There are plans in the works for a multiracial film version of Macbeth. Like the famous 1936 production that Orson Welles directed in Harlem, this adaptation is to be set in the Caribbean. Yet neither the Hollywood movie nor the Welles stage production are the first Macbeths to find the play unusually well-suited to American racial discourse.
Macbeth was the first play documented in the American colonies, held by a plantation owner in 1699 Virginia. Many 19th century abolitionists, including Frederick Douglass, called upon Macbeth in their speeches. Artists ranging from Langston Hughes to Duke Ellington to Suzan Lori-Parks invoke it in their work. What exactly is it about Macbeth that’s so conducive to discussions about race in the United States?
Weyward Macbeth is a collection of two dozen essays that explore this topic. We co-edited the book based on a conference held at Rhodes College in 2008.
Why did we use that strange word “weyward” in our title? That’s the original spelling of the “weird sisters,” or witches, in the first edition of Shakespeare’s play, from 1623. And we think “weyward” aptly captures some of the peculiar dynamics of this drama.
On first glance, the intersections of race and performance in Macbeth might seem arbitrary.
Yet there remains something unique about Macbeth: it’s the haunted play, with the title you’re not supposed to name in a theatre. (Recall the minor hubbub when President Obama cited Lincoln’s fascination Macbeth at the February 11, 2009 re-opening of Ford’s Theater.)
Macbeth is the drama in which “nothing is / But what is not.” Macbeth is anomalous and different—”Other,” to use the lingo of literature scholars. At its core, the “Scottish play” is about the distinctions between a king and one who wears “borrowed robes.” Should we be surprised that Macbeth is not the antithesis of a “race” play?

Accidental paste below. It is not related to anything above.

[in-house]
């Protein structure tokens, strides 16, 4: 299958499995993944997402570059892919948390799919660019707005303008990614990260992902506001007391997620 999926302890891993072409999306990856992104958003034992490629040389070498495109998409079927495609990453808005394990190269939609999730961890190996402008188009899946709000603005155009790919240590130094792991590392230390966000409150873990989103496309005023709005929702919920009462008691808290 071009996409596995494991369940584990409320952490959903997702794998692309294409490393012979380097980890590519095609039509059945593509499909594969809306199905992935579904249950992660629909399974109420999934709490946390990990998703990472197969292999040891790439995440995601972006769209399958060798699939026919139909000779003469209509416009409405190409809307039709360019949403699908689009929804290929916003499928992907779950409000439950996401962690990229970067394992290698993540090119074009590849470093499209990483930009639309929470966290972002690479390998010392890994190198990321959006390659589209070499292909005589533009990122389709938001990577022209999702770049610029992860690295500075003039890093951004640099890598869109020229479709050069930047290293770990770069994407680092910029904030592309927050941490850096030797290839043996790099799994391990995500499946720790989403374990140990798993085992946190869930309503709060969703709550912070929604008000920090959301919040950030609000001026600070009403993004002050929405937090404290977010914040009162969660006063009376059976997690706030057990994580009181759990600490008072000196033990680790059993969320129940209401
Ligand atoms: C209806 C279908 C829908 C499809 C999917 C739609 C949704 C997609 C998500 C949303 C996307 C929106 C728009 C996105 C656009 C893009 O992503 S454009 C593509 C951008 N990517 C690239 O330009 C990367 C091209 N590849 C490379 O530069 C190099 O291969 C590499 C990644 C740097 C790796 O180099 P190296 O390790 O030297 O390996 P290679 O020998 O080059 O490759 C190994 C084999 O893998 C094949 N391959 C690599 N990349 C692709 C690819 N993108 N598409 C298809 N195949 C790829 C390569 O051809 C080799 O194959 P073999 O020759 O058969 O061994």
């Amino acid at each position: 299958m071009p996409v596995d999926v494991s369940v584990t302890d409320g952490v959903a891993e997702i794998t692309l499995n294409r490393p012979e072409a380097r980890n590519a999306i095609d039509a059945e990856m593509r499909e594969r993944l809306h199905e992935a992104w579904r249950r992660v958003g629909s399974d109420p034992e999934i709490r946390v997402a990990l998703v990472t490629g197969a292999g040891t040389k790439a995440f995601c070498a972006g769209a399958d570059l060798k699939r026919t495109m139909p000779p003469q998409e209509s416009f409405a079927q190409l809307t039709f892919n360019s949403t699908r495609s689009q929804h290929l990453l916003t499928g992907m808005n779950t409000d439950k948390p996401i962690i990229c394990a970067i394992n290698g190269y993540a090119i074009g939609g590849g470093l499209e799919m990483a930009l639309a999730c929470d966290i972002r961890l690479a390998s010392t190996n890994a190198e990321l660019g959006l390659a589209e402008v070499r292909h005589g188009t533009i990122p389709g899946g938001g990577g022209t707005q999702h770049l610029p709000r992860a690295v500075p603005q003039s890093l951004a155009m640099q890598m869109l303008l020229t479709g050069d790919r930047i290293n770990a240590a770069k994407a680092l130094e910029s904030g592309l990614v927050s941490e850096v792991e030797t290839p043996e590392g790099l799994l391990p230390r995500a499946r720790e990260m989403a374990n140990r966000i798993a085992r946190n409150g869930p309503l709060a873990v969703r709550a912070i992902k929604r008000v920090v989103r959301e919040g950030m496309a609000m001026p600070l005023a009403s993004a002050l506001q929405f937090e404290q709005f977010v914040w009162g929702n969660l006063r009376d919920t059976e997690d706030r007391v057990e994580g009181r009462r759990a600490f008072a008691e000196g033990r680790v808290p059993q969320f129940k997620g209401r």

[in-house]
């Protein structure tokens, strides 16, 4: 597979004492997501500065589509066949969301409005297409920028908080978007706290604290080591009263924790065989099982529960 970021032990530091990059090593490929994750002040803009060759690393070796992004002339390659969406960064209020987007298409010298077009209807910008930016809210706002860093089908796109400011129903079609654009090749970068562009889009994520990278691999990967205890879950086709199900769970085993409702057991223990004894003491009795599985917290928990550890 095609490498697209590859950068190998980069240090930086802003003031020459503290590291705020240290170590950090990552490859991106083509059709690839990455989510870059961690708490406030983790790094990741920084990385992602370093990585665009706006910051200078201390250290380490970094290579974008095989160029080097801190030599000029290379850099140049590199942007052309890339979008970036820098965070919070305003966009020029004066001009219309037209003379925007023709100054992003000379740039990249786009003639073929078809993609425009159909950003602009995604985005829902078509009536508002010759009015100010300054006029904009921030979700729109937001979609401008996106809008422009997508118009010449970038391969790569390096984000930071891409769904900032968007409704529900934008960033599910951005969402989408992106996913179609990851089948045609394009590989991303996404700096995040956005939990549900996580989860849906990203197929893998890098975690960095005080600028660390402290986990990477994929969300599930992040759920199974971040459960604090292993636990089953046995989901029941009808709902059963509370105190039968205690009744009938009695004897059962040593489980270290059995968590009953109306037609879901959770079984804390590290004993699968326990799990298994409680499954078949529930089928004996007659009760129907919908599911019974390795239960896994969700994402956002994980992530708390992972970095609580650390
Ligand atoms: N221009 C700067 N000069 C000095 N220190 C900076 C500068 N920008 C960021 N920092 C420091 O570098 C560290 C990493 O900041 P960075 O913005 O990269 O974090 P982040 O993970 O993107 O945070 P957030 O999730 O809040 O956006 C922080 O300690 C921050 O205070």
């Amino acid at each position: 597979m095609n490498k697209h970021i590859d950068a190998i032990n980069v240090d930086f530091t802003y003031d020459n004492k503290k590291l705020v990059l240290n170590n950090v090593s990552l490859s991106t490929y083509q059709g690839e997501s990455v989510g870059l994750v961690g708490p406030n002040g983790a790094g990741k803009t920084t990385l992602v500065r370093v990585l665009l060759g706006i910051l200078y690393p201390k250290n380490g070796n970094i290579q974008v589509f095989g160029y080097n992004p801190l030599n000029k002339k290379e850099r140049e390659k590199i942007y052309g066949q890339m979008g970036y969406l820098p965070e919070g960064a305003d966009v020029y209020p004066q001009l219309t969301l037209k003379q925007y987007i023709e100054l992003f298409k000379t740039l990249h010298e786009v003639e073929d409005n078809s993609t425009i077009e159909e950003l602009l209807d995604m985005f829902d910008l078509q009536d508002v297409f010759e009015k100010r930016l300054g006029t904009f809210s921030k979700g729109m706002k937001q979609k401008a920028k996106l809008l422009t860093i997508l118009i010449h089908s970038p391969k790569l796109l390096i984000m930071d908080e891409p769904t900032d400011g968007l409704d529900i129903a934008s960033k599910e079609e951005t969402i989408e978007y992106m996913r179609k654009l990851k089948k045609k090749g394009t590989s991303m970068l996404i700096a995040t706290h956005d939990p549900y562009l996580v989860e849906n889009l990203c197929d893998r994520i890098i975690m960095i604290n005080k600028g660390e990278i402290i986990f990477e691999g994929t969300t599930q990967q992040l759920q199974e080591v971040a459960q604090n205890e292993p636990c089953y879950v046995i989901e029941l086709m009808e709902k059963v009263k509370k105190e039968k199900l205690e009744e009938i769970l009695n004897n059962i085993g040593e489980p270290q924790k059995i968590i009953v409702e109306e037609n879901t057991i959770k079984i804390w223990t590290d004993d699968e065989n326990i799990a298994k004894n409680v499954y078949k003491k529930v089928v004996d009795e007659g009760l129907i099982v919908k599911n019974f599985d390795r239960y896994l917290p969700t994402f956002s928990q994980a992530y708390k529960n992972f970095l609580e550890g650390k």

“Macbeth subtly lures you into thinking that the ‘Scottish play’ doesn’t carry ‘the onerous burden of race,’ as the actor Harry Lennix puts it. This lure is so powerful that actors, directors, and writers often assume that they are the first to see the connections.”
While Macbeth may not fit neatly into the category of a “race” play, like a specter it is nevertheless haunted by, and haunts, the language and performances of race.
Othello, in contrast, plays something of an over-determined role in historical and contemporary constructions of racial difference; one reviewer of Paul Robeson’s performance in 1944 even went so far as to call it “Shakespeare’s American play.”
Macbeth subtly lures you into thinking that the “Scottish play” doesn’t carry “the onerous burden of race,” as the actor Harry Lennix puts it. This lure is so powerful that actors, directors, and writers often assume that they are the first to see the connections.
To the contrary, Macbeth has long played a role in American constructions of race. Orson Welles’s 1936 Federal Theatre Project (FTP) production of Macbeth—commonly referred to as the “Voodoo” Macbeth—is often discussed as the innovation of Welles’s singular and immense creative genius. But there was an all-black FTP production the year before in Boston—as well as a number of amateur productions in previous decades.
Likewise, starting in the 1970s and continuing to this day, many contemporary theatre companies repeatedly assume that they are the first to re-stage Welles’s “Voodoo” version. But several African-American, Asian-American, Native American (Alaskan and Hawai’ian), and Latino theatre companies have turned to Macbeth to help stage their own unique racial, ethnic, and cultural identities.
Macbeth’s appeal—that it lacks “the onerous burden of race”—comes at a price. Despite the fact that many of the non-traditionally cast productions bill themselves as unique translations—the first to change Scotland to the Caribbean, “Africa,” an urban ghetto, a multi-racial post-apocalyptic future, and so on—they can only do so by employing a type of historical amnesia.